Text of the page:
are not only derelict in their duty but also are guilty of committing human
rights abuses. A badge must never be a shield for abuse.
Let me illustrate what kinds of
abuse we are talking about with a horrific, but by no means atypical,
account. You will find it on the first page of our report. One day, deputies
from the Sacramento County Sheriff’s Department ordered Kelly McAllister, a
white transgender woman, out of her parked car. She refused. Perhaps this
was not a prudent decision, but it hardly called for what followed. The
deputies reportedly beat her, pepper sprayed her, “hog tied” her, and
dragged her across the pavement face down.
Two weeks later, she was again in
the custody of the Sheriff’s Department at the Sacramento County Main Jail
and placed in a prison cell with a male inmate who struck, choked, bit and
raped her. Hospital medical staff who treated her confirmed that she had
been sexually assaulted. The response of some in the Sheriff’s Department?
To allegedly taunt her with accusations that she enjoyed being the victim of
a sexual assault.
Following her release, McAllister
filed a complaint. The Sheriff’s Department investigated. The rapist
accepted a plea of “unlawful intercourse in jail” and drew a three-month
sentence. As for the deputies who set this chain of events in motion--they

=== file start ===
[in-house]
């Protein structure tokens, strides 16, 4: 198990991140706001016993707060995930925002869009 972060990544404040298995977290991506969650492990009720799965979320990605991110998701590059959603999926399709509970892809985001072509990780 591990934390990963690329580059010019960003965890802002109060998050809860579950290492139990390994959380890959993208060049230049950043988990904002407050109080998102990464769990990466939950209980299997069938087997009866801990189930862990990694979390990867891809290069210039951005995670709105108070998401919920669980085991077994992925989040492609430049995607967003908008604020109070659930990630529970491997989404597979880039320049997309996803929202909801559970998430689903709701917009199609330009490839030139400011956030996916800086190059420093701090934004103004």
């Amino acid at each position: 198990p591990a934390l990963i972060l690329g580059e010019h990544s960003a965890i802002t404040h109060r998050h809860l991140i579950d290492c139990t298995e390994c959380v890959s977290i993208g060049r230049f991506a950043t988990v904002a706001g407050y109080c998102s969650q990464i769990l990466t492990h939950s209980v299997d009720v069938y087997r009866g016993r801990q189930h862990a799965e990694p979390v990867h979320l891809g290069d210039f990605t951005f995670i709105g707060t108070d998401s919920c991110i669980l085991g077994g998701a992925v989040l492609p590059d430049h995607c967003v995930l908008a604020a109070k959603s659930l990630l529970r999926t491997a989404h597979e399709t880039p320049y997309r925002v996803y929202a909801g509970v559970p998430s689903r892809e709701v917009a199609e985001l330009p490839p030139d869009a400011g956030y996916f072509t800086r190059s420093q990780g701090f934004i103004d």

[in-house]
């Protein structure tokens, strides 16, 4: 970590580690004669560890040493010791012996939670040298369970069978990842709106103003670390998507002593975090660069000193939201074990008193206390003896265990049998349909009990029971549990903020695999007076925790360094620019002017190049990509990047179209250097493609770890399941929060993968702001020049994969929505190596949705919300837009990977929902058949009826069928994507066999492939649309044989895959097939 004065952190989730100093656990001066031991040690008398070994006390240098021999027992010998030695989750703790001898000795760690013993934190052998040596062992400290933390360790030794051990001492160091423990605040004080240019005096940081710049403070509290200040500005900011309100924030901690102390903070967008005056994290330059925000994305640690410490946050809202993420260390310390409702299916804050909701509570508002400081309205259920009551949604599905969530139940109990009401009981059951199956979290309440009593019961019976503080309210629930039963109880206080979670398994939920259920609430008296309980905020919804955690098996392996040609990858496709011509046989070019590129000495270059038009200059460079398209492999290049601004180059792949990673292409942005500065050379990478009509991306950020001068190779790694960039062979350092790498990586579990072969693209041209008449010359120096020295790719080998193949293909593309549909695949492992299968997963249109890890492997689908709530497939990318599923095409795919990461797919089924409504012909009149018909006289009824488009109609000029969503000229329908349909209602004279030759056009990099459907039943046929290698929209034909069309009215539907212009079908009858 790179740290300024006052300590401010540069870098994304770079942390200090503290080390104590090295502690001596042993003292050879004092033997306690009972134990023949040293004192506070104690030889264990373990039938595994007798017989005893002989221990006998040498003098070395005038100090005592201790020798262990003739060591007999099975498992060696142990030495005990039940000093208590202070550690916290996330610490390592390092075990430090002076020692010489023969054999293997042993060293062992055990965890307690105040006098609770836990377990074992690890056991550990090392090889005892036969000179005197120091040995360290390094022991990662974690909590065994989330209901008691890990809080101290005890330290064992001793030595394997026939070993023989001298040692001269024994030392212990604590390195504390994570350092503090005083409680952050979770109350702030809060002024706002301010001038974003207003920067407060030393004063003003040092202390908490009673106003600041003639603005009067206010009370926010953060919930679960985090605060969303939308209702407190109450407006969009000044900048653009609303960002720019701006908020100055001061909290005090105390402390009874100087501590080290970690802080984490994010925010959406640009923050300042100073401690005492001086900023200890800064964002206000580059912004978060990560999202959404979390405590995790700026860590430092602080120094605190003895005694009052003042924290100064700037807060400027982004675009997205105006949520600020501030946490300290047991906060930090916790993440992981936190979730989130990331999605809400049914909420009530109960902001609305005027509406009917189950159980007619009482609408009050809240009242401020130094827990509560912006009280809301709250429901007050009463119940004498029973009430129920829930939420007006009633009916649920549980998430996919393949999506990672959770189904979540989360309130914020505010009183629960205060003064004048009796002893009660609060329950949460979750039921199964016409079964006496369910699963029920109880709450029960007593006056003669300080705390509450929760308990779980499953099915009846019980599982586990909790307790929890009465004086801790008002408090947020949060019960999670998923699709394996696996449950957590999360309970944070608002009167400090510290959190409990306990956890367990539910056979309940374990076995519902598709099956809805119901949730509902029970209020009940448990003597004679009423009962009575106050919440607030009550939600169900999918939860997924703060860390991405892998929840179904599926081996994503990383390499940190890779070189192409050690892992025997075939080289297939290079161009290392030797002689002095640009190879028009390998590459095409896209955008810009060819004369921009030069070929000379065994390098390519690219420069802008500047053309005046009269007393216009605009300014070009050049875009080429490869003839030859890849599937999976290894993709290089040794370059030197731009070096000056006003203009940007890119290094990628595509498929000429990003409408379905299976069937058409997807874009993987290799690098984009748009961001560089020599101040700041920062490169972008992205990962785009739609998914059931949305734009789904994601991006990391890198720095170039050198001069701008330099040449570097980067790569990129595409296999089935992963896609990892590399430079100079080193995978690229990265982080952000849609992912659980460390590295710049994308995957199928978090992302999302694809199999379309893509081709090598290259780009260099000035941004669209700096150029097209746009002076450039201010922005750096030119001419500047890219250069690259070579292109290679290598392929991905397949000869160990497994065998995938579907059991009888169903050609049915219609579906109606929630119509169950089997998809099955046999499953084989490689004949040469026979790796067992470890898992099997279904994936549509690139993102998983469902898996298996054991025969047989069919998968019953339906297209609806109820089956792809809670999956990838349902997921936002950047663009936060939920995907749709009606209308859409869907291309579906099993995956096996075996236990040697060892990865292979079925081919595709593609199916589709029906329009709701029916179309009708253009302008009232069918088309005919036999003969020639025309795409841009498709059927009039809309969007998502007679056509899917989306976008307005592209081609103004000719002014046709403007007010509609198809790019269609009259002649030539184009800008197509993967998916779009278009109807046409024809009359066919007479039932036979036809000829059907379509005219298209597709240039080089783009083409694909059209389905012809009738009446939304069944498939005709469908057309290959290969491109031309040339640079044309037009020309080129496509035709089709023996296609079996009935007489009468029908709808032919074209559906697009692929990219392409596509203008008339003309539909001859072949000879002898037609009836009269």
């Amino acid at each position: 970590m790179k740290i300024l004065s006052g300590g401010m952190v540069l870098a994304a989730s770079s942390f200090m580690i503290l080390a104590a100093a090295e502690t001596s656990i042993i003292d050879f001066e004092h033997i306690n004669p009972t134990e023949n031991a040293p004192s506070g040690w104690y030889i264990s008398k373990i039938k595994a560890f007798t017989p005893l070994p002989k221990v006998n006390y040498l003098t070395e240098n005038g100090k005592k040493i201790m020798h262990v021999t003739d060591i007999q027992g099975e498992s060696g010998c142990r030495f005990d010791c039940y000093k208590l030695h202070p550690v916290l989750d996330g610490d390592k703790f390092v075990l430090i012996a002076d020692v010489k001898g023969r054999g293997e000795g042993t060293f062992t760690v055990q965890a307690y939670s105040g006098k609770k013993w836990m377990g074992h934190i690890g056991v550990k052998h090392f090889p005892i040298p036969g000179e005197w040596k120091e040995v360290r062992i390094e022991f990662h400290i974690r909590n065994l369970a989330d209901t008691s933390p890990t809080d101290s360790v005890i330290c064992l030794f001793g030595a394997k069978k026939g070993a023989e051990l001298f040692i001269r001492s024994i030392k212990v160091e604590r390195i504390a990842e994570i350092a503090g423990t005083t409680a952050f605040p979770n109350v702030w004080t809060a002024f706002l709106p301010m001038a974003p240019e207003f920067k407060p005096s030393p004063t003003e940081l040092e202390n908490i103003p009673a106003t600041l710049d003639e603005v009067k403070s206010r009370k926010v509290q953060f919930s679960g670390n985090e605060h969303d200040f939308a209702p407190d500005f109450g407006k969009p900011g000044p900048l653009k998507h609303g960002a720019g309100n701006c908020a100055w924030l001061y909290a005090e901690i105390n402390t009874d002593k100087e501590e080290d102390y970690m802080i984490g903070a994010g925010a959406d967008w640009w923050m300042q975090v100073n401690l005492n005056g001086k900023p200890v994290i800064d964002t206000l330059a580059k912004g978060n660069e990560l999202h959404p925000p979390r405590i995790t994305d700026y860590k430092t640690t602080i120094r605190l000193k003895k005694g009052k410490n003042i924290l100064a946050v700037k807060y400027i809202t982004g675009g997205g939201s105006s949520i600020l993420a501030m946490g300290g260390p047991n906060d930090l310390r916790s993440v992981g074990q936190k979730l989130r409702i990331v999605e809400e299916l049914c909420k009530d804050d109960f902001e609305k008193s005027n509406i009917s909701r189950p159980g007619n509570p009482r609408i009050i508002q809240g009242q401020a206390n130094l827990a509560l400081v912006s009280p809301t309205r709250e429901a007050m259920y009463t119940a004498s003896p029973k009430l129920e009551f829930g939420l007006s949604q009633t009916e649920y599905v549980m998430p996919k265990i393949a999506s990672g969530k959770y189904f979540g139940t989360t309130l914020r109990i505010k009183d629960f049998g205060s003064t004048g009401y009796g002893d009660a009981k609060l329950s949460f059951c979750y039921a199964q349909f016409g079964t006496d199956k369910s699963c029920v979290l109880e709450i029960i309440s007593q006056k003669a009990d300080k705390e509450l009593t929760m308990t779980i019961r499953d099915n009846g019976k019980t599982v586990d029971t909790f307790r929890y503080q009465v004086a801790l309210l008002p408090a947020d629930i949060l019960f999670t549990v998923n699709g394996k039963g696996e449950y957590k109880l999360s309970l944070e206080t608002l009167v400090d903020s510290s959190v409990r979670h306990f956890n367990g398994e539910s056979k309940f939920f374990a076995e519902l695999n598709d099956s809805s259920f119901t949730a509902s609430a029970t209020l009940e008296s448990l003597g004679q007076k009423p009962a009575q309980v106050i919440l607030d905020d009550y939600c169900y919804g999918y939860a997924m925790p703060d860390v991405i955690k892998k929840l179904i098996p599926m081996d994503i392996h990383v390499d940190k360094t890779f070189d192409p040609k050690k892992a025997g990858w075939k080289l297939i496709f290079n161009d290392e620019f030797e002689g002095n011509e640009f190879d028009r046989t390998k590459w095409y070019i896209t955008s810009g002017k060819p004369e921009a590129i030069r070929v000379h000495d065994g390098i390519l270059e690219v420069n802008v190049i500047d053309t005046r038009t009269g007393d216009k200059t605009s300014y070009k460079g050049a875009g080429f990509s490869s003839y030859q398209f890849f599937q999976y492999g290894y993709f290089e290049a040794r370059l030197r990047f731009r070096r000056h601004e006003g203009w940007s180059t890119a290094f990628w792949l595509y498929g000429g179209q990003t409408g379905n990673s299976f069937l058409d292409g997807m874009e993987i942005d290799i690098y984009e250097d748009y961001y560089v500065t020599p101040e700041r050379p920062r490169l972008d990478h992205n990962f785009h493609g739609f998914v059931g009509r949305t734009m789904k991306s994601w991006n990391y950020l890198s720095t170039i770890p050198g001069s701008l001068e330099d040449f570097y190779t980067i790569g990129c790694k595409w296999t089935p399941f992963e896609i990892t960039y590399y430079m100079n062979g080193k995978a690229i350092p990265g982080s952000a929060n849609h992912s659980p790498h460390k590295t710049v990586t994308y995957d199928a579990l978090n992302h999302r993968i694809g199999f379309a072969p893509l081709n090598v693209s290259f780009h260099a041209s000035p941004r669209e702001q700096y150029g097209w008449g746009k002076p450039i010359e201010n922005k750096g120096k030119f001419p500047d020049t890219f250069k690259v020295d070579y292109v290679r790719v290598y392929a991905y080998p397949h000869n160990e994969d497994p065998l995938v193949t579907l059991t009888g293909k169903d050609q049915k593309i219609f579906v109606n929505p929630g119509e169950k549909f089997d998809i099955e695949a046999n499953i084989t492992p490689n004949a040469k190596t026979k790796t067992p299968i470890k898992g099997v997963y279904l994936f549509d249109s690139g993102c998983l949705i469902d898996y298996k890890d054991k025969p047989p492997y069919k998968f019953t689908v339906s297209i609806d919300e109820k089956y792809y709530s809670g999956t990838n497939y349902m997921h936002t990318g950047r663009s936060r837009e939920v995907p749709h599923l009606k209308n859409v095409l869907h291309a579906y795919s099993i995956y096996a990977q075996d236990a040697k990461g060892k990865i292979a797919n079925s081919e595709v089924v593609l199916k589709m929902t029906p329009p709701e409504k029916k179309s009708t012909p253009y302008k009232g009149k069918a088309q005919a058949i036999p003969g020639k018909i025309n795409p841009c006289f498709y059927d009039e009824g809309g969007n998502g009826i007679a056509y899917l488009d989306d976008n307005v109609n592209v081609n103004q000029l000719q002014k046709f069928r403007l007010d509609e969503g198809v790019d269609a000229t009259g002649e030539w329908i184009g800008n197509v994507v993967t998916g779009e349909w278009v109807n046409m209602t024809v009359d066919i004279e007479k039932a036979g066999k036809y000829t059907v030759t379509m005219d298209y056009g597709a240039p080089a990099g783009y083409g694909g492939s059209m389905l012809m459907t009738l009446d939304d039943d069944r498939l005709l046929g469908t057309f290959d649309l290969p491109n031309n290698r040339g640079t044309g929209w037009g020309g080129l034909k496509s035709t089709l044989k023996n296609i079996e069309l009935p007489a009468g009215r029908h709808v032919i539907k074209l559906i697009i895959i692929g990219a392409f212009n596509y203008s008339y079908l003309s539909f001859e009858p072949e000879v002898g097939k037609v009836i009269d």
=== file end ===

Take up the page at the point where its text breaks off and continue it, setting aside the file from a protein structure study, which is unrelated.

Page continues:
weren’t even subject to an investigation.
Sometimes sexual, physical and
verbal abuse by law enforcement officers occurs simultaneously. The reported
verbal assaults range from name-calling to sexual taunts: “You need a real
man” or “Try me and you won't be a lesbian,” “freak,” “he/she/it,” “dyke,”
“faggot,” “sissy” or “princess.” Police officers have reportedly roughed-up
LGBT individuals, beaten and kicked them. And they have allegedly committed
acts of rape and other forms of sexual assault that are tantamount to
torture and ill treatment.
Our report finds that police
profile LGBT people as criminal in a number of different contexts and
selectively enforce laws relating to “morals regulations” and quality of
life. The targeting of LGBT people of color by law enforcement mirrors the
systemic racism found in policing in the United States in general.
Transgender individuals in particular report being profiled as being
involved in suspicious activity, as sex workers or as criminals while going
about everyday business.
The report also documents incidents
of cruel, inhuman and degrading treatment of LGBT individuals during arrest
and searches and while in police detention. Transgender people and
individuals who do not conform to stereotypes about gender report that
during searches police have sometimes inappropriately touched their genitals
to establish their “true” sex or conducted personal body searches in public.